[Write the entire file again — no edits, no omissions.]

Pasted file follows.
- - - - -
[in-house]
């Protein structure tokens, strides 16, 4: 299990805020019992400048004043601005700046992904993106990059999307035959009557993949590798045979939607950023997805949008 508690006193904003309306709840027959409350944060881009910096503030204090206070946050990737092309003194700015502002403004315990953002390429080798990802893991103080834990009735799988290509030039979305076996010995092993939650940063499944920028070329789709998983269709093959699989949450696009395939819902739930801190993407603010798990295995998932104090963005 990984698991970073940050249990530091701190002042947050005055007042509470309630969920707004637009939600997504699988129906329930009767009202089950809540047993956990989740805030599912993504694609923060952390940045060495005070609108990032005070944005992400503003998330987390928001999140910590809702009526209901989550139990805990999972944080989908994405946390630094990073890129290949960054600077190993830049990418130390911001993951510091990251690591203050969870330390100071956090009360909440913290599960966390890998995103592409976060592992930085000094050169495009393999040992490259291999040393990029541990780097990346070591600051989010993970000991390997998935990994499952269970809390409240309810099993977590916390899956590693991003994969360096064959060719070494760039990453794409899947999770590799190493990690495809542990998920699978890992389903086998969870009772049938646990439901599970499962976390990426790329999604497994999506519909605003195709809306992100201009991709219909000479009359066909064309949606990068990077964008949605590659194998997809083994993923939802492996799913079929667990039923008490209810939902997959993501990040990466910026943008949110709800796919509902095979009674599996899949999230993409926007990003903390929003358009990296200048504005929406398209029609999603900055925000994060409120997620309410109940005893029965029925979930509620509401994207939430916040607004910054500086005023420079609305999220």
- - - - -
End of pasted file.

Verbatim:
[in-house]
């Protein structure tokens, strides 16, 4: 299990805020019992400048004043601005700046992904993106990059999307035959009557993949590798045979939607950023997805949008 508690006193904003309306709840027959409350944060881009910096503030204090206070946050990737092309003194700015502002403004315990953002390429080798990802893991103080834990009735799988290509030039979305076996010995092993939650940063499944920028070329789709998983269709093959699989949450696009395939819902739930801190993407603010798990295995998932104090963005 990984698991970073940050249990530091701190002042947050005055007042509470309630969920707004637009939600997504699988129906329930009767009202089950809540047993956990989740805030599912993504694609923060952390940045060495005070609108990032005070944005992400503003998330987390928001999140910590809702009526209901989550139990805990999972944080989908994405946390630094990073890129290949960054600077190993830049990418130390911001993951510091990251690591203050969870330390100071956090009360909440913290599960966390890998995103592409976060592992930085000094050169495009393999040992490259291999040393990029541990780097990346070591600051989010993970000991390997998935990994499952269970809390409240309810099993977590916390899956590693991003994969360096064959060719070494760039990453794409899947999770590799190493990690495809542990998920699978890992389903086998969870009772049938646990439901599970499962976390990426790329999604497994999506519909605003195709809306992100201009991709219909000479009359066909064309949606990068990077964008949605590659194998997809083994993923939802492996799913079929667990039923008490209810939902997959993501990040990466910026943008949110709800796919509902095979009674599996899949999230993409926007990003903390929003358009990296200048504005929406398209029609999603900055925000994060409120997620309410109940005893029965029925979930509620509401994207939430916040607004910054500086005023420079609305999220």